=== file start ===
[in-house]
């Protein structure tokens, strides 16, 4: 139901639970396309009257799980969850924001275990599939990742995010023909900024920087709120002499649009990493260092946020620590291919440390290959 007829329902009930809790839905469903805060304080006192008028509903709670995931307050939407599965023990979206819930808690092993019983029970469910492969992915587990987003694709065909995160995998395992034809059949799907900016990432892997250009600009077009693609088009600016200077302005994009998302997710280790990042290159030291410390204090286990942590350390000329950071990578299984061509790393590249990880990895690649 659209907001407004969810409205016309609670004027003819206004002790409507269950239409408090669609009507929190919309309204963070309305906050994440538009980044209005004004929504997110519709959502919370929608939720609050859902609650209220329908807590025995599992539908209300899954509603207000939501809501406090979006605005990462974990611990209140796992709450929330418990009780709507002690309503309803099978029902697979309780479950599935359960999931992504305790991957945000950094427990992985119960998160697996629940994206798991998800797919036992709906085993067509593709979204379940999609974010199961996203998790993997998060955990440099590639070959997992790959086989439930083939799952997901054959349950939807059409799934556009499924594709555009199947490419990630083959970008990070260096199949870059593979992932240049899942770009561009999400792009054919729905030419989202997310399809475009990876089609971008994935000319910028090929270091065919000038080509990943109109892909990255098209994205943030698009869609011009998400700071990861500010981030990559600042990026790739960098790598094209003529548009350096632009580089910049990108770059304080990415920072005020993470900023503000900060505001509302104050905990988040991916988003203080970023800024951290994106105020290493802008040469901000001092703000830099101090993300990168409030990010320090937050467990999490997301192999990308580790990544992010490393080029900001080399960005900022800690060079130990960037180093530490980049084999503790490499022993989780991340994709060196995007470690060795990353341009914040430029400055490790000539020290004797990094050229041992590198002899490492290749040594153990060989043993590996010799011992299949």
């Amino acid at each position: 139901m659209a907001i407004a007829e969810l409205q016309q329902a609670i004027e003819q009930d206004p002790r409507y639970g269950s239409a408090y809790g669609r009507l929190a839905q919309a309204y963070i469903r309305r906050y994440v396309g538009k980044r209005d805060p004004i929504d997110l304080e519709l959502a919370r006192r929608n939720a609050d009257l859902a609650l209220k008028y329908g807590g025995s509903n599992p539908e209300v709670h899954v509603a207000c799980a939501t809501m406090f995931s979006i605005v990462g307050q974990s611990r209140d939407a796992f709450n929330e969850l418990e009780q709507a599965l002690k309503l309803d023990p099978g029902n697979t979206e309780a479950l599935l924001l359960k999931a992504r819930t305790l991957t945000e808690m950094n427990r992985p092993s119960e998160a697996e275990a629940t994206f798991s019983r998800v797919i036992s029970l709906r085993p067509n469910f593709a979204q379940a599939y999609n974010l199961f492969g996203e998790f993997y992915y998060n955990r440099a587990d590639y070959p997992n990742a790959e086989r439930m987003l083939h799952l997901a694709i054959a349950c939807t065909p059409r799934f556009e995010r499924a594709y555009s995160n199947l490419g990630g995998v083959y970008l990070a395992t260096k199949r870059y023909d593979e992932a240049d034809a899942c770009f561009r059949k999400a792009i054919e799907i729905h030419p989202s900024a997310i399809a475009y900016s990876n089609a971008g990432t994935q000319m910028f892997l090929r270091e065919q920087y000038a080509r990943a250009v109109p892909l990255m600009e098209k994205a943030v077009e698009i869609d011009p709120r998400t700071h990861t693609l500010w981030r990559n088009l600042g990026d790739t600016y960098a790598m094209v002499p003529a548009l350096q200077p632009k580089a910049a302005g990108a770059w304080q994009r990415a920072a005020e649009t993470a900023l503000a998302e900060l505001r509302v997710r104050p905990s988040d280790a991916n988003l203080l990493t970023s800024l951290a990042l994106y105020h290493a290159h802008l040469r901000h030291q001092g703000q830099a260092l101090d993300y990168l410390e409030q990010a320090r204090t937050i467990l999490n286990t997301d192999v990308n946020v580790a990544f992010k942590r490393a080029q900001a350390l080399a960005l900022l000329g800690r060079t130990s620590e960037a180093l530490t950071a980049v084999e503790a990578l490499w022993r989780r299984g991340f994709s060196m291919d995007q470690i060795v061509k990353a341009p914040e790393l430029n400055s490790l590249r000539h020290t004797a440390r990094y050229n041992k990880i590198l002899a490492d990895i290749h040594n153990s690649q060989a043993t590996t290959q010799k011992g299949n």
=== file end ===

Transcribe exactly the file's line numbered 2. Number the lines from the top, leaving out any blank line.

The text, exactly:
């Protein structure tokens, strides 16, 4: 139901639970396309009257799980969850924001275990599939990742995010023909900024920087709120002499649009990493260092946020620590291919440390290959 007829329902009930809790839905469903805060304080006192008028509903709670995931307050939407599965023990979206819930808690092993019983029970469910492969992915587990987003694709065909995160995998395992034809059949799907900016990432892997250009600009077009693609088009600016200077302005994009998302997710280790990042290159030291410390204090286990942590350390000329950071990578299984061509790393590249990880990895690649 659209907001407004969810409205016309609670004027003819206004002790409507269950239409408090669609009507929190919309309204963070309305906050994440538009980044209005004004929504997110519709959502919370929608939720609050859902609650209220329908807590025995599992539908209300899954509603207000939501809501406090979006605005990462974990611990209140796992709450929330418990009780709507002690309503309803099978029902697979309780479950599935359960999931992504305790991957945000950094427990992985119960998160697996629940994206798991998800797919036992709906085993067509593709979204379940999609974010199961996203998790993997998060955990440099590639070959997992790959086989439930083939799952997901054959349950939807059409799934556009499924594709555009199947490419990630083959970008990070260096199949870059593979992932240049899942770009561009999400792009054919729905030419989202997310399809475009990876089609971008994935000319910028090929270091065919000038080509990943109109892909990255098209994205943030698009869609011009998400700071990861500010981030990559600042990026790739960098790598094209003529548009350096632009580089910049990108770059304080990415920072005020993470900023503000900060505001509302104050905990988040991916988003203080970023800024951290994106105020290493802008040469901000001092703000830099101090993300990168409030990010320090937050467990999490997301192999990308580790990544992010490393080029900001080399960005900022800690060079130990960037180093530490980049084999503790490499022993989780991340994709060196995007470690060795990353341009914040430029400055490790000539020290004797990094050229041992590198002899490492290749040594153990060989043993590996010799011992299949």